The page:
Chatterjee, Nagpal, and their colleagues created CdTe quantum dots with a bandgap of 2.4 eV (517 nm). They used simple solution chemistry in which they synthesized the quantum dots directly in aqueous media from NaHTe and CdCl2 at 98°C. “The cadmium telluride had just the redox potential that we were looking for,” Nagpal said.

When illuminated with light above 2.4 eV, the quantum dots donated photoexcited electrons, producing superoxide radicals that, in turn, caused side reactions that possibly generated peroxide, other oxygen radicals, and reactive oxidative species. Illuminated 2.4 eV CdTe quantum dots killed up to 92% of multidrug-resistant E. coli after eight hours. In other tests, the treatment killed 29% of multidrug-resistant Staphylococcus aureus (specifically methicillin-resistant Staphylococcus aureus, or MRSA), 59% of Klebsiella pneumoniae, and 56% of Salmonella typhimurium in culture.

The researchers conducted a number of different experiments to show that the reduction and oxidation potentials of the nanomaterial drive the photoexcited quantum dots’ bacteria-killing effect. They found that changing the size of the nanoparticles changed their bandgap, ultimately reducing their reduction potential and therapeutic effect. Additionally, increasing the light intensity increased the therapeutic effect, and using an anaerobic environment removed the therapeutic effect.

The team also found that they could cause the bacteria to proliferate by using CIS quantum dots, which have different potentials than CdTe. This effect could prove useful in improving cell growth in bioreactors, among other things.

A primary benefit of the quantum dots, Nagpal said, is how easy they are to modify and tailor, which is important considering how quickly pathogens evolve. “We have a moving target for these therapies,” he said. “We cannot assume that the strain that is dominant now is the one to conquer because [a different strain] could come in tomorrow that is the new dominant species.”

“This is very interesting work of potentially high value highlighting a great need we have today to identify materials that can kill antibiotic-resistant bacteria,” said Thomas Webster, a chemical engineer who runs the Webster Nanomedicine Laboratory at Northeastern University. “This study provides a convincing series of data on the versatility of the quantum dots developed to kill numerous strains of antibiotic-resistant bacteria when activated.”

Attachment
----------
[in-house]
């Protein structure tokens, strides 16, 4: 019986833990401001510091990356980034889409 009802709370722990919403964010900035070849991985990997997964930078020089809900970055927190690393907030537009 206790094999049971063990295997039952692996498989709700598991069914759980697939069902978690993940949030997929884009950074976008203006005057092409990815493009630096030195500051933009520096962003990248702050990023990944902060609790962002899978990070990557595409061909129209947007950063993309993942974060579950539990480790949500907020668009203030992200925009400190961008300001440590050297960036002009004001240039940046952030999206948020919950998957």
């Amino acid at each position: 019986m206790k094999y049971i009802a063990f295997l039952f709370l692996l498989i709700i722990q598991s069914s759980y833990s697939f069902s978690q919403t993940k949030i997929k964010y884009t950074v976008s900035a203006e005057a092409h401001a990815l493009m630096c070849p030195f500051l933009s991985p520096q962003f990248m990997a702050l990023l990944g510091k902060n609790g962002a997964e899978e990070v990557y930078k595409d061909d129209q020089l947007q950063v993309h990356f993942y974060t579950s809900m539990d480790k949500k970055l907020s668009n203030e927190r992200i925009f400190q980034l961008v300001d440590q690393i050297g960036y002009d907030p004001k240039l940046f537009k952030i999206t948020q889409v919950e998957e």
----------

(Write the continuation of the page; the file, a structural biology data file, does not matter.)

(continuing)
But Webster, who was not involved in the study, is still concerned about the potential toxicity of the quantum dots. “Mammalian cell toxicity of the quantum dots was only tested against one cell line and a transformed cell line that is not an accurate representation of the numerous healthy cells in our body,” Webster said, adding that Cd and Te also have toxicity concerns that need to be monitored in future studies (the researchers used a low dose of CdTe to minimize its harmful effects).

“Moving forward, we are refining the design of our nanoparticles,” Chatterjee said. “We are trying to push the limit of how far can we go in designing new therapies and making nanoparticles safer.” Eventually, the team hopes to conduct clinical trials using these quantum dots.

Figure 0

Light-activated cadmium telluride nano-particle quantum dot (shown here in a high-resolution transmission electron micrograph with a scale bar of 2 nm) designed to kill a number of multidrug-resistant bacteria without harming mammalian cells. Credit: Chatterjee and Nagpal labs, University of Colorado Boulder.